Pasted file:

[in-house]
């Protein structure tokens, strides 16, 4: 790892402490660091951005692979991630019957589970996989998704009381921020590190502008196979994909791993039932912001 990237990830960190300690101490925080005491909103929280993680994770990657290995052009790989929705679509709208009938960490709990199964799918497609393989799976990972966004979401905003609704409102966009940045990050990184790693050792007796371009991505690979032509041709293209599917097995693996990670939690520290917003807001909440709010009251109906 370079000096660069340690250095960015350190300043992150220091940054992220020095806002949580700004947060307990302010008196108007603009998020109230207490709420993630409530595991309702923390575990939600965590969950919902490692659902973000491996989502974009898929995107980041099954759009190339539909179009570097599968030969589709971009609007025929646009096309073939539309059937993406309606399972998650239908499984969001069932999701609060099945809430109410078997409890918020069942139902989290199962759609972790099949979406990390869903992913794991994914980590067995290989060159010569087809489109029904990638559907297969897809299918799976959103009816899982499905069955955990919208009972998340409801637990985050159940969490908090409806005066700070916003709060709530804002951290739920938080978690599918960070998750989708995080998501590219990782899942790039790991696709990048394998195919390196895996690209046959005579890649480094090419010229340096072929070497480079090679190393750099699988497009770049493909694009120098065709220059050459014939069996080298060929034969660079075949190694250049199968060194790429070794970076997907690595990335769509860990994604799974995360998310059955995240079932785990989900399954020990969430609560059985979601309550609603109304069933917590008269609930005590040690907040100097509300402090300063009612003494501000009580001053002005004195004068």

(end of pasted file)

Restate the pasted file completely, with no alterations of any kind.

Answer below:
[in-house]
């Protein structure tokens, strides 16, 4: 790892402490660091951005692979991630019957589970996989998704009381921020590190502008196979994909791993039932912001 990237990830960190300690101490925080005491909103929280993680994770990657290995052009790989929705679509709208009938960490709990199964799918497609393989799976990972966004979401905003609704409102966009940045990050990184790693050792007796371009991505690979032509041709293209599917097995693996990670939690520290917003807001909440709010009251109906 370079000096660069340690250095960015350190300043992150220091940054992220020095806002949580700004947060307990302010008196108007603009998020109230207490709420993630409530595991309702923390575990939600965590969950919902490692659902973000491996989502974009898929995107980041099954759009190339539909179009570097599968030969589709971009609007025929646009096309073939539309059937993406309606399972998650239908499984969001069932999701609060099945809430109410078997409890918020069942139902989290199962759609972790099949979406990390869903992913794991994914980590067995290989060159010569087809489109029904990638559907297969897809299918799976959103009816899982499905069955955990919208009972998340409801637990985050159940969490908090409806005066700070916003709060709530804002951290739920938080978690599918960070998750989708995080998501590219990782899942790039790991696709990048394998195919390196895996690209046959005579890649480094090419010229340096072929070497480079090679190393750099699988497009770049493909694009120098065709220059050459014939069996080298060929034969660079075949190694250049199968060194790429070794970076997907690595990335769509860990994604799974995360998310059955995240079932785990989900399954020990969430609560059985979601309550609603109304069933917590008269609930005590040690907040100097509300402090300063009612003494501000009580001053002005004195004068």